The impending closure of one of the two remaining walk-in clinics in Sidney has patients upset and wondering what impact the closure will have on their ability to access medical care.
Associated Physicians, a clinic that operated with three doctors with their own practices, had also offered a walk-in portion to their practice. Those doctors will be merging with Ocean Pier Medical at the end of August and will cease to see walk-in patients.
The move comes on the heels of the retirement of three other family physicians in Sidney over the past year, which again left scores of patients without a family doctor and left with little choice but to use a walk-in clinic for care.
The closure of the Associated Physicians Walk-in will leave the last remaining walk-in service at Peninsula Medical feeling even more overwhelmed.
According to the office manager at Peninsula Medical, the clinic regularly has patients waiting “in droves” for the clinic to open and, by 8:30 a.m. they are booking walk -in appointments for late in the afternoon. Some may not be seen that day and will have to try again the following day.
But, according to Dr. Andrea Lewis of Peninsula Medical, the situation regarding walk-in services is just a symptom of a far greater need to fundamentally change the way that medical care is delivered.
“We still operate a walk-in clinic portion of our practice, but we’ve been working very hard to change the way services are delivered to make the best use of the family practitioners in the community (and reduce the need for walk-ins),” said Lewis.
“We can graduate more doctors, of course, but there is no way of knowing if those doctors will choose to go into a traditional role as a family practitioner within a traditional office setting.” There are a lot of more attractive alternatives available for them working in hospitals, walk-in clinics, O.R. assists and elsewhere.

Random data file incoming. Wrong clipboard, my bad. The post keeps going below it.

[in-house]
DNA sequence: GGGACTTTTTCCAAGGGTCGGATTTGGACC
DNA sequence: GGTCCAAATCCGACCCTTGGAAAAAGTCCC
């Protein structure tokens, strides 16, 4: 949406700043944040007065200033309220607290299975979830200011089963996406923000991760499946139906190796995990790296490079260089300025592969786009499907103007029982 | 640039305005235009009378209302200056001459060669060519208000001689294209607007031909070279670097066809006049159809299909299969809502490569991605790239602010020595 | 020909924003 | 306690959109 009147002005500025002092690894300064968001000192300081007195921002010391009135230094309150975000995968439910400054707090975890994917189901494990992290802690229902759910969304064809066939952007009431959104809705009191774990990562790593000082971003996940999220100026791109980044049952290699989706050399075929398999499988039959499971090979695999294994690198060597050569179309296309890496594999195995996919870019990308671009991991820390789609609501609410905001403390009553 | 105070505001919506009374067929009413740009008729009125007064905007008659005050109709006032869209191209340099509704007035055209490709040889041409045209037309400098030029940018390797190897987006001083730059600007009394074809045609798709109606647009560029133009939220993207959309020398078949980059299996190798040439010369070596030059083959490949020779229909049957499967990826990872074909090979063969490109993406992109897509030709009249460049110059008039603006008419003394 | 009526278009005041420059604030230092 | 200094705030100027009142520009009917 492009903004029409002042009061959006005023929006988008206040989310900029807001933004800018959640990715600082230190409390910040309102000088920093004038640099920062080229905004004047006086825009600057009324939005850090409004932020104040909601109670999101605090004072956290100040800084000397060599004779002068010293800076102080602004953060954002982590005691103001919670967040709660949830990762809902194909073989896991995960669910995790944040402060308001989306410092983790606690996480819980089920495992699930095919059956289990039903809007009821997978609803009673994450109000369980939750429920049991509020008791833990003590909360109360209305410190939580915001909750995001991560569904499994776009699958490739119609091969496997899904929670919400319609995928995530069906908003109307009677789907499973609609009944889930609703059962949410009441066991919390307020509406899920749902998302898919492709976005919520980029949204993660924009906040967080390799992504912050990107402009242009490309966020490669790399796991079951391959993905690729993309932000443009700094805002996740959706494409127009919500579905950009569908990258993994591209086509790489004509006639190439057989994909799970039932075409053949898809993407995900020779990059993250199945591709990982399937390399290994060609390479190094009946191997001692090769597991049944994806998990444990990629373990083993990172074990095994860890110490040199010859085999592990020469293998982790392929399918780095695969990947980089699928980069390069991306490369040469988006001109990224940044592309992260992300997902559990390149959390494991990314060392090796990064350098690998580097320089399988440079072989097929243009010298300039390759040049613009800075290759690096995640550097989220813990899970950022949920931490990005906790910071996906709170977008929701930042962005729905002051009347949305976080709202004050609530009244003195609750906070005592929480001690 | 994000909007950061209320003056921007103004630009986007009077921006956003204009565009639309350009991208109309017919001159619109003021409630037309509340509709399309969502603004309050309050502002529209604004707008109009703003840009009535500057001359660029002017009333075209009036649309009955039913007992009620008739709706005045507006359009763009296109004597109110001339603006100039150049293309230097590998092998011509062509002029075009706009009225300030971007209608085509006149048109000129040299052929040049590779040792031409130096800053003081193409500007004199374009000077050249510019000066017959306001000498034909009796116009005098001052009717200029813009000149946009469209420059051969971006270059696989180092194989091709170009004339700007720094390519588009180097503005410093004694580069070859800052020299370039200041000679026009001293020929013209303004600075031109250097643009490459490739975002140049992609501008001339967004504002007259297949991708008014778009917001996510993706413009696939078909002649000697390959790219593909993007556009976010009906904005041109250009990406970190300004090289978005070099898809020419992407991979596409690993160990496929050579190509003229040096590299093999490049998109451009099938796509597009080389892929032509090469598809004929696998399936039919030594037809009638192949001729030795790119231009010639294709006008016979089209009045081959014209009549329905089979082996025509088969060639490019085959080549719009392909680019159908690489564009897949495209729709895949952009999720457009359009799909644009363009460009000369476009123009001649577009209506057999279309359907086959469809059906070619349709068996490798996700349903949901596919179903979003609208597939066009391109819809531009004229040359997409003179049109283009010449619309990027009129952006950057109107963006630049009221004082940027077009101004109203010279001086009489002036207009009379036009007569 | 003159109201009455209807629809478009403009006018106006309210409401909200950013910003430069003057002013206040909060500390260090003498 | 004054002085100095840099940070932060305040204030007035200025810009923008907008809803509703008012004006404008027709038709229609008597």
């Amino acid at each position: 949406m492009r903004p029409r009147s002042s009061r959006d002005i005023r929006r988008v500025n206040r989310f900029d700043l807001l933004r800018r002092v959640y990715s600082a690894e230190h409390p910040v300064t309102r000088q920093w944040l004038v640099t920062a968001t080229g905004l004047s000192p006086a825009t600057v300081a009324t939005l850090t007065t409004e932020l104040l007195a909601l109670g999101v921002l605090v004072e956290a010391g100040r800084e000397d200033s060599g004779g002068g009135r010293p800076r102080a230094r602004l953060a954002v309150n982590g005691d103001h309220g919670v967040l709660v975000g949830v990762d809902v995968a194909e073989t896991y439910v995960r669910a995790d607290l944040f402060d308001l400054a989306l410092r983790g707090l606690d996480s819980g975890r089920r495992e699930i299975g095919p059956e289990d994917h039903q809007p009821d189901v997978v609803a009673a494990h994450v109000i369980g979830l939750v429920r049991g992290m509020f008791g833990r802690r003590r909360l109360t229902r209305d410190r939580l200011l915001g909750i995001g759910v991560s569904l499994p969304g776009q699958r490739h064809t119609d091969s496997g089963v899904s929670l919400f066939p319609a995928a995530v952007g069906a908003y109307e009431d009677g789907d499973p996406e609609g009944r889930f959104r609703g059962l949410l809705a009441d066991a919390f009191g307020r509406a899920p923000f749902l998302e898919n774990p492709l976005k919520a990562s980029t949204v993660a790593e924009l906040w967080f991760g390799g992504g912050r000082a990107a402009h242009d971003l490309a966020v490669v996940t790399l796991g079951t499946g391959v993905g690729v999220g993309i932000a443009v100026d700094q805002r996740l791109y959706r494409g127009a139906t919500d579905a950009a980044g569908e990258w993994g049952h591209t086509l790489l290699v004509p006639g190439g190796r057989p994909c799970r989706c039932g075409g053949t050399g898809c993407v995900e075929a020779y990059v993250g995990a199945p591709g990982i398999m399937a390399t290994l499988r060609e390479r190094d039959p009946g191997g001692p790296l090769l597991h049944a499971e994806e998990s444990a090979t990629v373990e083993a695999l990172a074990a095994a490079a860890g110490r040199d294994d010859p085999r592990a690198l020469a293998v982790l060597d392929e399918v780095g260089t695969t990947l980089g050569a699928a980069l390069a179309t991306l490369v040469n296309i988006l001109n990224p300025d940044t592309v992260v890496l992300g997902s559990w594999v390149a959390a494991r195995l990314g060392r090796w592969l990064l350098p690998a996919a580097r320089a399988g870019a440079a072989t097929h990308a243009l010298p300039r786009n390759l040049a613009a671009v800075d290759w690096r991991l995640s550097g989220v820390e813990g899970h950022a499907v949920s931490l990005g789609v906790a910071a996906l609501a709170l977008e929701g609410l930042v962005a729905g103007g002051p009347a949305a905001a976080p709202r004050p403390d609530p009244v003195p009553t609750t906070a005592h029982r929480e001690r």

She said that, in order to make family practice more attractive, there needs to be a fundamental shift in the way care is provided and that family doctors need to be part of a team approach to the provision of care.
That’s why the Ministry of Health has committed to not only provide funding for up to 200 new general practitioners to work in team-based care but also has invested $115 million to fund 200 additional nurse-practitioners across the province.
According to Lewis, her clinic has been working toward the team based care model for a decade and will continue to move in that direction.
“In the team based model a patient will make an appointment and will perhaps first see a nurse-practitioner with expertise in primary care. They may have their blood pressure measured, for example, and have a discussion with the nurse about what the problems may be and some options for care. The doctor can then see that patient for the last five minutes to go over the care plan and provide any addition care that their unique skill sets can contribute,” explained Lewis.
“Or, instead of a nurse, the patient may have questions about their medication and will first see the pharmacist or perhaps they need to speak to a counsellor. Doctors have a skill set that can be best utilized in otter areas, freeing them to see more patients within that team based model as well as access to supports in diagnosis and in difficult cases.”
Lewis said that, by utilizing this model, her clinic at Peninsula Medical have been able to attract four new family physicians in the past two years, and hope to attract even more in the coming year.
“The old model is just not sustainable. Doctors go into family practice because they want to help patients and the community but with the traditional model of delivery of care, that was becoming ever more difficult,” she said.
“We want to be able to deliver a good level of care to the community while still allowing our physicians with the quality of life that they need in order to do their job. The team based model lets us do that.”